While we can’t vouch for the life-changing part, we did think Pinch of Yum wrote a delicious beef stew. The recipe was simple; beef and carrots in a savory tomato broth cooked all at once in the Instant Pot. Perfect for a cozy dinner, just add biscuits or some buttered bread.
- Neither of us chose to do the last step of browning the stew. But we do recommend it, if you can find the extra effort.
- Kate added turnips and they were a welcome addition. Cut one-two medium turnips in a one-inch dice and add with the rest of the ingredients.
Spaghetti and meat sauce is one of our go-to weeknight meals for comfort and ease. Making it all in the Instant Pot saved on dishes. The taste reminded us of all the best parts of our childhood favorites.
- The directions are very specific for a reason. Ignore them and you might burn the sauce or end up with gummy pasta.
- Despite our warning above, we might gently separate the spaghetti next time. We found that some stuck to each other and didn’t cook well.
- This recipe kept well in the fridge for at least three days.
Curries are an ideal candidate for the Instant Pot, something Indian cooks have known for decades. Thankfully, they are sharing their knowledge with us and we are able to make this rich rajma or red kidney bean masala. As a bonus, this recipe includes directions for cooking rice at the same time as the beans. Two for one- making this a great weeknight option.
- If you’re not a spice lover, dial the cayenne down to a quarter teaspoon or even just a dash. You can add more spice once it is cooked with your favorite hot sauce.
- Serve this with some greek yogurt on the side or your favorite raita.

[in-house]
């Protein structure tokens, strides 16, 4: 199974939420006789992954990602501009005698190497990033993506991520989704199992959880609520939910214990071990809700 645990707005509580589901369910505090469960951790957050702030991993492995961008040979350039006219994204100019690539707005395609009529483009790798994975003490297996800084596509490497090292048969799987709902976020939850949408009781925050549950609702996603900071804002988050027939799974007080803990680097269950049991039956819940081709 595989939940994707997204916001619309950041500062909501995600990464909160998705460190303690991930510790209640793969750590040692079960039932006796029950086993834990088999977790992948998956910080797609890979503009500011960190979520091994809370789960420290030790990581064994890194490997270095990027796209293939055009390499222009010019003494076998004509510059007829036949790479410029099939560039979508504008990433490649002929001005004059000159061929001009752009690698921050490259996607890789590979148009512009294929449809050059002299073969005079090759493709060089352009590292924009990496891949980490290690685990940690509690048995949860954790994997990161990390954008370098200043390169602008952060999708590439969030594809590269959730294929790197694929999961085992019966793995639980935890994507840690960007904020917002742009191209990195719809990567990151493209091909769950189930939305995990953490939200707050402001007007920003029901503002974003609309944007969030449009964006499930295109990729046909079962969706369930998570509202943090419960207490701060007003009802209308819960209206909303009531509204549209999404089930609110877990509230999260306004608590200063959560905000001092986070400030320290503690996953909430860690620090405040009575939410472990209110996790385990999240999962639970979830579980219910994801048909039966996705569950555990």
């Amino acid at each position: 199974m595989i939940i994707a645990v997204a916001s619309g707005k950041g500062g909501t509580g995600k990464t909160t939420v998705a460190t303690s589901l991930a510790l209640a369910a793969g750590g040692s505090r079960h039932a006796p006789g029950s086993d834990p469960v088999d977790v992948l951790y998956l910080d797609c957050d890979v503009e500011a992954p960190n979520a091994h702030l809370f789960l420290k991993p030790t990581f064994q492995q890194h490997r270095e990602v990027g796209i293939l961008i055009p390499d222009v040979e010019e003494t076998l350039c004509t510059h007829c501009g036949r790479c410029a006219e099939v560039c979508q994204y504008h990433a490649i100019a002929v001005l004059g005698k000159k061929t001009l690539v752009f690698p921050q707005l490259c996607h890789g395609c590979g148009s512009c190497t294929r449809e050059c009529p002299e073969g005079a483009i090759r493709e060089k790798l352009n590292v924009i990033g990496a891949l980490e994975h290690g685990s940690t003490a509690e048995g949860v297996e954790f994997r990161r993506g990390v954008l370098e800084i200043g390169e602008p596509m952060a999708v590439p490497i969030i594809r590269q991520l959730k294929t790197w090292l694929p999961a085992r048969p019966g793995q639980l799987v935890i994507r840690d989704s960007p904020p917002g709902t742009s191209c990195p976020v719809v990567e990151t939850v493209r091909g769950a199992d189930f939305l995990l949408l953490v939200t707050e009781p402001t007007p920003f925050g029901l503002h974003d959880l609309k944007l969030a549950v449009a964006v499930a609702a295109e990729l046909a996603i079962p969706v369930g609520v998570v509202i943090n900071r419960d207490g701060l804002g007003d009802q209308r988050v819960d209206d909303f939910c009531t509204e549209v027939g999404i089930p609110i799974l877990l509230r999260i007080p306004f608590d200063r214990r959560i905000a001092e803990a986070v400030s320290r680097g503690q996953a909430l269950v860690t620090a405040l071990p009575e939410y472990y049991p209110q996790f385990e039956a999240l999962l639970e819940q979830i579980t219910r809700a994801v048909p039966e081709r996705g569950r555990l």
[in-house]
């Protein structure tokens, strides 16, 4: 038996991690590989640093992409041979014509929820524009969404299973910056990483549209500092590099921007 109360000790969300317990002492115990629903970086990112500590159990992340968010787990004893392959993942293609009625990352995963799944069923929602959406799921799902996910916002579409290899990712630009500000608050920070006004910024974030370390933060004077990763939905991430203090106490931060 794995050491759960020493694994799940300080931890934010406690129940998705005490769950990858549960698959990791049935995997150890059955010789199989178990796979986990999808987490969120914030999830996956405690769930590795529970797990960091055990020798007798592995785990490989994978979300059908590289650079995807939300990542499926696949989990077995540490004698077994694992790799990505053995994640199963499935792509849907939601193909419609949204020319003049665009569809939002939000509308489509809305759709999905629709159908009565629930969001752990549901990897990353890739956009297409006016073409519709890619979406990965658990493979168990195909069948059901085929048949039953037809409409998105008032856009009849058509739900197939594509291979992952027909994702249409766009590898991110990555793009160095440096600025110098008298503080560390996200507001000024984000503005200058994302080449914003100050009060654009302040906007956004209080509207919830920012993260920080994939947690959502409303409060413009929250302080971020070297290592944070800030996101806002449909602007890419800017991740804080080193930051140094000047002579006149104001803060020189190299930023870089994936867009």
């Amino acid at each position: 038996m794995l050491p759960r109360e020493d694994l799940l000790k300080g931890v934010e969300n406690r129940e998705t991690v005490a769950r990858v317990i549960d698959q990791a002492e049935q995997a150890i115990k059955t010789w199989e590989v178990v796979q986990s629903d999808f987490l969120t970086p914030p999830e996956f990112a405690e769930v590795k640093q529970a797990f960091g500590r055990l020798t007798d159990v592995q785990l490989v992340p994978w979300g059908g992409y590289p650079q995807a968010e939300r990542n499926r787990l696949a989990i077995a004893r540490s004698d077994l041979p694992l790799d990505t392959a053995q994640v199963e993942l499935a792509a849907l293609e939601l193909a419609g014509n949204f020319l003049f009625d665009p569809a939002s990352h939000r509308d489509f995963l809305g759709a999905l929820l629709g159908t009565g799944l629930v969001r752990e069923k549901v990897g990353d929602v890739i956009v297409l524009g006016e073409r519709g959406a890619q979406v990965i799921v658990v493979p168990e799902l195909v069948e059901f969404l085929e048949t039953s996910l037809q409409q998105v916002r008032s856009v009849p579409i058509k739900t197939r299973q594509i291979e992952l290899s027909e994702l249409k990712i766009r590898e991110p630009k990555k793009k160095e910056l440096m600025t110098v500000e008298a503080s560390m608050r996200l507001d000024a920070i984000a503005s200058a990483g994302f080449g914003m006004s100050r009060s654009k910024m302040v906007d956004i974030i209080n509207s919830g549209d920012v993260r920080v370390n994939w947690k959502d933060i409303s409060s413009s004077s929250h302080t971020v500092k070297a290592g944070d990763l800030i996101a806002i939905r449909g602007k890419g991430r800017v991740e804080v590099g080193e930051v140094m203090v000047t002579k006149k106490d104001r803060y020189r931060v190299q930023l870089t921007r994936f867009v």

- Unlike some Instant Pot bean recipes, the kidney beans do need a soak before you cook them. Not the fault of the cooker, they’re notoriously tough beans. Either quick soak for an hour using boiling water or soak in room temperature water for at least four hours.
From the Smorgasbord:
Instant Pot TIps and Tricks
- The vent/release valve doesn’t necessarily “click” into place. If the vent lines up with release or close, you’re all set.
- A pressure cooker cannot work without liquid. Most things you’ll likely make already have water or stock in the recipe, such as rice, beans, or a soup. But if you’re planning on chicken breasts or a large roast, you will have to add at least a half cup of water or other liquid to avoid the burn warning.
- Before the pot comes up to pressure it will vent a little steam. This is normal! Give it a little time and it will seal.
- Make sure to plan for the time it takes the pot to come to pressure and then to release pressure. Doing so could add 15-30 minutes to your total cook time.
- Clean your sealing ring, that soft plastic on the inside of the cover. Most of your cooking odors stick around there. Use your dishwasher (upper rack only) if you have a stubborn smell.
- Consider buying an extra sealing ring if you plan to make equal amounts of sweet and savory dishes.
- For a low-stakes first project, make yourself a dozen hard-boiled eggs. We like this 5-5-5-5-5 method from A Mindful Mom.